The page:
Many people think that ticks can only affect humans but our dogs and cats are used more commonly as a host than we are. We understand that finding a tick on your pet is not ideal and it may be disturbing when you find one, but it’s important to seek medical attention as soon as possible since they can also pass on serious diseases.
Here are some important facts to know about ticks:
- Ticks can potentially transmit disease.
- Some tick species are expanding their ranges and moving into areas where they have not been found historically.
- Ticks can be found on pets during all seasons of the year, not just in the spring and summer.
Lyme disease is a bacterial infection that can affect humans, mammals, and birds through the bite of a deer tick.
Common signs of lyme disease in dogs is lameness. In some cases, the infection may cause your pet to run a fever, experience joint swelling, kidney damage and in some cases even neurological issues. Your pet may have an increase in thirst, an increase in urination, tiredness, and stiffness.
Your pet may start showing signs of these types of symptoms 2 to 5 months after the tick has bitten your pet and transmitted the bacterial disease to its host. A SNAP 4dx test will screen for lyme disease even if your pet is not showing any visible signs or symptoms. In some cases additional diagnostic testing may be needed such as a urine sample and bloodwork.
Thankfully Lyme disease is treatable, but the organism living within your pet’s body can be difficult to fully eliminate. Treatment can take about 4 weeks to clear with use of antibiotics however, if unsuccessful Lyme disease can cause lifelong permanent damage to your dog’s overall health.
The best way to prevent your pet from getting lyme disease is to use a good flea and tick prevention product. Ask your veterinarian for a personalized recommendation for your furry friend. It’s important to know, that although you’re using a preventative product, the tick is still able to attach itself to your pet. So, it’s important to scan your pet’s coat daily to be sure that none have attached, and if you happen to find one be sure to remove it. It is important to carefully remove a tick so that the head remains attached to itself. You do not want the head to still be attached to your pet’s skin.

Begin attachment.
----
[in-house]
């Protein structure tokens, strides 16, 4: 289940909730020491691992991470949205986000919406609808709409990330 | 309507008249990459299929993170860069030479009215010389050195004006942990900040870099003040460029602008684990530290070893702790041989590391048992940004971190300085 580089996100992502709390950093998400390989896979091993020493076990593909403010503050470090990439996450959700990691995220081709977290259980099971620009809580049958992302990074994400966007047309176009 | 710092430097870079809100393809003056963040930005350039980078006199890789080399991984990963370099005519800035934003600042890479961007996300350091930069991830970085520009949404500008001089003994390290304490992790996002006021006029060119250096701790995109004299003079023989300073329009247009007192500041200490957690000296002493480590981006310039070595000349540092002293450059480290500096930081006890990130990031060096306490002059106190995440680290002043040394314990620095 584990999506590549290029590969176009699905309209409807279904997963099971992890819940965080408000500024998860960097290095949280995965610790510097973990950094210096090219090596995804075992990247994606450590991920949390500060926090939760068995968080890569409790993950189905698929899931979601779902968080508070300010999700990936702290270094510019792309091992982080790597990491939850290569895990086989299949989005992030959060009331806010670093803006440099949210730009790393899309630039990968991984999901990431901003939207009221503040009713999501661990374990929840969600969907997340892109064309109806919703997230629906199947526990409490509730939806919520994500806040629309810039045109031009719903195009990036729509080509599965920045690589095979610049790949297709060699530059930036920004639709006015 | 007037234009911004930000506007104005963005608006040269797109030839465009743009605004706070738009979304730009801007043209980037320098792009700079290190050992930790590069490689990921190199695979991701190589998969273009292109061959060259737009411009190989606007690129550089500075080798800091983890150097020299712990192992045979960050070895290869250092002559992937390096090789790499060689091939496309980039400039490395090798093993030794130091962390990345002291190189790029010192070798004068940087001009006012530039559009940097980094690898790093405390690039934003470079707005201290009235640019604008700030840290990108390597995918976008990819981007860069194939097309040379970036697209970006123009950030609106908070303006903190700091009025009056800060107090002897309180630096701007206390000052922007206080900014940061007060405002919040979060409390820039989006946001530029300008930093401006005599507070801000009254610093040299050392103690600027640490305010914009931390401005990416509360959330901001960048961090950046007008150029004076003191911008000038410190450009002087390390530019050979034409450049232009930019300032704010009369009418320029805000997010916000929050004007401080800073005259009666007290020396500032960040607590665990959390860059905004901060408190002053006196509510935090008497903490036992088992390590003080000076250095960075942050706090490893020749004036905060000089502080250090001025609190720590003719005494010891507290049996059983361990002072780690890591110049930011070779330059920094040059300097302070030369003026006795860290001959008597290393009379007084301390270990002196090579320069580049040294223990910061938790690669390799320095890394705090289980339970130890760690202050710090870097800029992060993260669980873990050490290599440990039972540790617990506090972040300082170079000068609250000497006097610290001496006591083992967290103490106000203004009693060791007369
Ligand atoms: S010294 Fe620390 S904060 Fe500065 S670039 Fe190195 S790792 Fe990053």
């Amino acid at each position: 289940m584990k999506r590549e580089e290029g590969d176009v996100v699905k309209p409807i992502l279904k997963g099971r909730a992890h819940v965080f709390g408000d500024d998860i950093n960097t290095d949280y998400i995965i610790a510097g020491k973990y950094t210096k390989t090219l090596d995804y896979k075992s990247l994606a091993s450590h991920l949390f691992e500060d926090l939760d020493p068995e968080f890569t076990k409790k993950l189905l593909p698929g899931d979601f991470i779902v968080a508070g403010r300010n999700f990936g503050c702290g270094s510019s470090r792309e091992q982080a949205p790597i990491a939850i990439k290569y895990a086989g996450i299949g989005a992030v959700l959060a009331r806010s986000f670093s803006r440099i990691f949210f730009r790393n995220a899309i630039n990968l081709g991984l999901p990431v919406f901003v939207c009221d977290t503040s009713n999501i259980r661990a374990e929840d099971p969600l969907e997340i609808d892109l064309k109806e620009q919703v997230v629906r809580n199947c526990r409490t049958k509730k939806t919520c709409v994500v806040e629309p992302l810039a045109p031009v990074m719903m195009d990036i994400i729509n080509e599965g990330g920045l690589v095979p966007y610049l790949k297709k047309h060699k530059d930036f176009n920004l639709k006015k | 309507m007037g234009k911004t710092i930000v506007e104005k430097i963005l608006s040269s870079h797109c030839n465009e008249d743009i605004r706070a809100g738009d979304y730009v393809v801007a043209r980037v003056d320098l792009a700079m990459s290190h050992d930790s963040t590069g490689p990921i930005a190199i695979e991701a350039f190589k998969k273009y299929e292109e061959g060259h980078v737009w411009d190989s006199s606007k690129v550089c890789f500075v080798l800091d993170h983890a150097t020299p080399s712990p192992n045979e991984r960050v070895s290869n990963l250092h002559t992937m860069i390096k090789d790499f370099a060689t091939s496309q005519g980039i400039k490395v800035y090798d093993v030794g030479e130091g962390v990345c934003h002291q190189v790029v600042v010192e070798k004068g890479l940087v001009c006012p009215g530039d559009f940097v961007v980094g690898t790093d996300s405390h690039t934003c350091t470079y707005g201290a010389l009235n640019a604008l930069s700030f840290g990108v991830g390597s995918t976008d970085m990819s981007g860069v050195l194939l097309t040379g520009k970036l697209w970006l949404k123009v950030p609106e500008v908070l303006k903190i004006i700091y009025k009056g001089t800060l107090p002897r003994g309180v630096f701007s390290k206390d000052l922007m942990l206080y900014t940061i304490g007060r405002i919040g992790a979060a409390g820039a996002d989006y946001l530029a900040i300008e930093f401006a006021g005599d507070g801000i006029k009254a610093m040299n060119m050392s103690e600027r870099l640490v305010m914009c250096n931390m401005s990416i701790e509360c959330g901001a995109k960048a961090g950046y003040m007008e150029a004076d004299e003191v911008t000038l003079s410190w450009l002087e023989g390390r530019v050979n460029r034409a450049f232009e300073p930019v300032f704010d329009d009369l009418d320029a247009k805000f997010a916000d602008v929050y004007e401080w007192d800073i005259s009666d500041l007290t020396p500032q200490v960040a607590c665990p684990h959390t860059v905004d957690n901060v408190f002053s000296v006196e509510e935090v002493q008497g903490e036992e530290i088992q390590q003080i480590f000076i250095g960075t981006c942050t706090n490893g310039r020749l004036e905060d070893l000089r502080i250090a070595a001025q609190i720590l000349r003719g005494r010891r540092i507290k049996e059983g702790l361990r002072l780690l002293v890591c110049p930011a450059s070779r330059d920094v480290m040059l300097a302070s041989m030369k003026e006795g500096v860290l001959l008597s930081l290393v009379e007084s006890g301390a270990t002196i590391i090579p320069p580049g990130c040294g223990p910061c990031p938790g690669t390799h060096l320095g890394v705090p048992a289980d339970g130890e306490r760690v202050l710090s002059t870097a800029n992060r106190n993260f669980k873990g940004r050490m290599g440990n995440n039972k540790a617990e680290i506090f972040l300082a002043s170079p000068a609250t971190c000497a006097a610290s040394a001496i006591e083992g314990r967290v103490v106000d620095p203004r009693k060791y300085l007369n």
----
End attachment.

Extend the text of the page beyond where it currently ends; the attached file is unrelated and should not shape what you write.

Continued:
Anaplasmosis is a disease caused by the bacterium Anaplasma phagocytophilum. This bacteria is spread to humans and their pet’s by tick bites, similar to that of Lyme disease.
Signs of a possible anaplasmosis infection vary but can include lethargy, lameness, neck pain, bruising of gums and belly, and even some neurological symptoms. The majority of pets might show no symptoms at all, however some pets can show symptoms for as long as one to seven days. The most frequently seen signs that would alert you as a pet parent would be tiredness and stiffness of joints. There is no vaccine to prevent anaplasmosis in your pet, so it is recommended to keep current with your flea and tick preventatives. Monthly flea and tick preventatives like Bravecto and Activyl help prevent ticks while also providing protection against fleas too.
Many pets clear the anaplasmosis infection without treatment and with no lengthened repercussions. However, we recommend annual 4dx tests to test exposure and determine further treatment.
If you’re petting or brushing your pet and you find a tick, don’t hesitate to call us here at Brook Farm Veterinary Center with any questions you may have. You are more than welcome to bring your pet in if you would like assistance in removing a tick that is attached to your pet and receive further testing to see if they’ve become infected with any tick-borne diseases.